Video

Video Malaysia Struggles to Stop People Joining Jihad

Malaysian authorities say militant groups like the so-called "Islamic State" have used social media to entice at least three dozen Malaysian Muslims to fight in what they call "jihad" in Syria and Iraq. As Mahi Ramkrishnan reports from Kuala Lumpur, counterterrorism police are deeply worried about what could happen when these militants return home.
Video

Video Could US Have Done More to Stop Rise of Islamic State?

President Obama says airstrikes against Islamic State militants in Syria will likely continue for some time because, in his words, "there is a cancer that has grown for too long." So what if President Obama had acted sooner in Syria to arm more-moderate opponents of both the Islamic State and the Syrian government? VOA State Department Correspondent Scott Stearns reports from the United Nations.
Video

Video Treasure Hunters Seek 'Hidden Treasure' in Central Kenya

Could a cave in a small village in central Kenya be the site of buried treasure? A rumor of riches, left behind by colonialists, has some residents dreaming of wealth, while others see it as a dangerous hoax. VOA's Gabe Joselow has the story.
Video

Video Iran's Rouhani Skeptical on Syria Strikes

Iranian President Hassan Rouhani expressed skepticism Friday that U.S.-led airstrikes in Iraq and Syria could crush Islamic State militants. From New York, VOA’s Margaret Besheer reports the president was also hopeful that questions about Iran’s nuclear program could be resolved soon.
Video

Video US House Speaker: Congress Should Debate Authorization Against IS

As wave after wave of U.S. airstrikes target Islamic State militants, the speaker of the Republican-controlled House of Representatives says he would be willing to call Congress back into session to debate a formal, broad authorization for the use of military force. VOA’s Michael Bowman reports from Washington, where legislators left town 10 days ago for a seven-week recess.
Video

Video Ebola Patients Find No Treatment at Sierra Leone Holding Center

At a holding facility in Makeni, central Sierra Leone, dozens of sick people sit on the floor in an empty university building. They wait in filthy conditions. It's a 16-hour drive by ambulance to Kailahun Ebola treatment center. Adam Bailes was there and reports on what he says are some of the worst situations he has seen since the beginning of this Ebola outbreak. And he says it appears case numbers may already be far worse than authorities acknowledge.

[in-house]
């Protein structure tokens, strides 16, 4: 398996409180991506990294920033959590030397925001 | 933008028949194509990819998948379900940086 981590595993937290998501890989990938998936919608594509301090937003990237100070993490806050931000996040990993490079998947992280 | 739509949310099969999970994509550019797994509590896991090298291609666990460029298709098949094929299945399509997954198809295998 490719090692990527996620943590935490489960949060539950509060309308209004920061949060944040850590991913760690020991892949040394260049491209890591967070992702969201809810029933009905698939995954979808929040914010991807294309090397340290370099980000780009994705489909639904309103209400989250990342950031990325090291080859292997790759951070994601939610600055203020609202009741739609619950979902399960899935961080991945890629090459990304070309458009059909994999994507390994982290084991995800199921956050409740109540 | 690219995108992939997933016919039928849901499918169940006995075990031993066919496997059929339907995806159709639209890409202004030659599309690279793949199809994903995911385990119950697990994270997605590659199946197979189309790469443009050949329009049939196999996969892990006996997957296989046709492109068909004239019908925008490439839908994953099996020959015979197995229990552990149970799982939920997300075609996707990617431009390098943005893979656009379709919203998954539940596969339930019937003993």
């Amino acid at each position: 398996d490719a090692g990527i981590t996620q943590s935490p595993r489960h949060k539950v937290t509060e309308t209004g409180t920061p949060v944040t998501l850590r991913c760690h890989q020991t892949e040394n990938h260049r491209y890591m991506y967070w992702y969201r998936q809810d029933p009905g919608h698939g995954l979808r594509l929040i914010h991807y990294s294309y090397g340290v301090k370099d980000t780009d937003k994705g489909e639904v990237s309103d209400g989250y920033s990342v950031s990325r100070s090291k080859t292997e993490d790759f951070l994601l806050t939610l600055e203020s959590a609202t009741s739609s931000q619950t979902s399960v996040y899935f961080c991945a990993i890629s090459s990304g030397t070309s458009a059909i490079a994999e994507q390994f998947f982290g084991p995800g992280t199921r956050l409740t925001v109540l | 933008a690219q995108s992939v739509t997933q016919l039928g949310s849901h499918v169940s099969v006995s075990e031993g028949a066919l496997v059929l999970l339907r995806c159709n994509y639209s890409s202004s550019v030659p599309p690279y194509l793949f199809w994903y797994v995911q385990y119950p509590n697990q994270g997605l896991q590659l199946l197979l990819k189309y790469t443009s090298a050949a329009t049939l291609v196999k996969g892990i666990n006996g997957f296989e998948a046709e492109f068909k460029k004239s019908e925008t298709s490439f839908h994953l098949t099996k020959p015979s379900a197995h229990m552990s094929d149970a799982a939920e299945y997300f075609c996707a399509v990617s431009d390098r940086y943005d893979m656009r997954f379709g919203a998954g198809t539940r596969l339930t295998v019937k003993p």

Video

Video Identifying Bodies Found in Texas Border Region

Thousands of immigrants have died after crossing the border from Mexico into remote areas of the southwestern United States in recent years. Local officials in south Texas alone have found hundreds of unidentified bodies and buried them in mass graves in local cemeteries. Now an anthropologist and her students at Baylor University have been exhuming bodies and looking for clues to identify them. VOA’s Greg Flakus has more from Waco, Texas.
Video

Video Ebola Robs Liberians of Chance to Say Good-Bye to Loved Ones

In Liberia, where Ebola has killed more than 1,500 people, authorities have worked hard to convince people to allow specialized burial teams to take away dead bodies. But these safety measures, while necessary, make it hard for people to say good bye to their loved ones. VOA's Anne Look reports on the tragedy from Liberia.
Colonel Steve ‘Spiros’ Pisanos left Greece and came to the U.S. to learn to fly. He flew fighters for the Allies in World War II, narrowly escaping death multiple times.Colonel Steve ‘Spiros’ Pisanos left Greece and came to the U.S. to learn to fly. He flew fighters for the Allies in World War II, narrowly escaping death multiple times.

AppleAndroid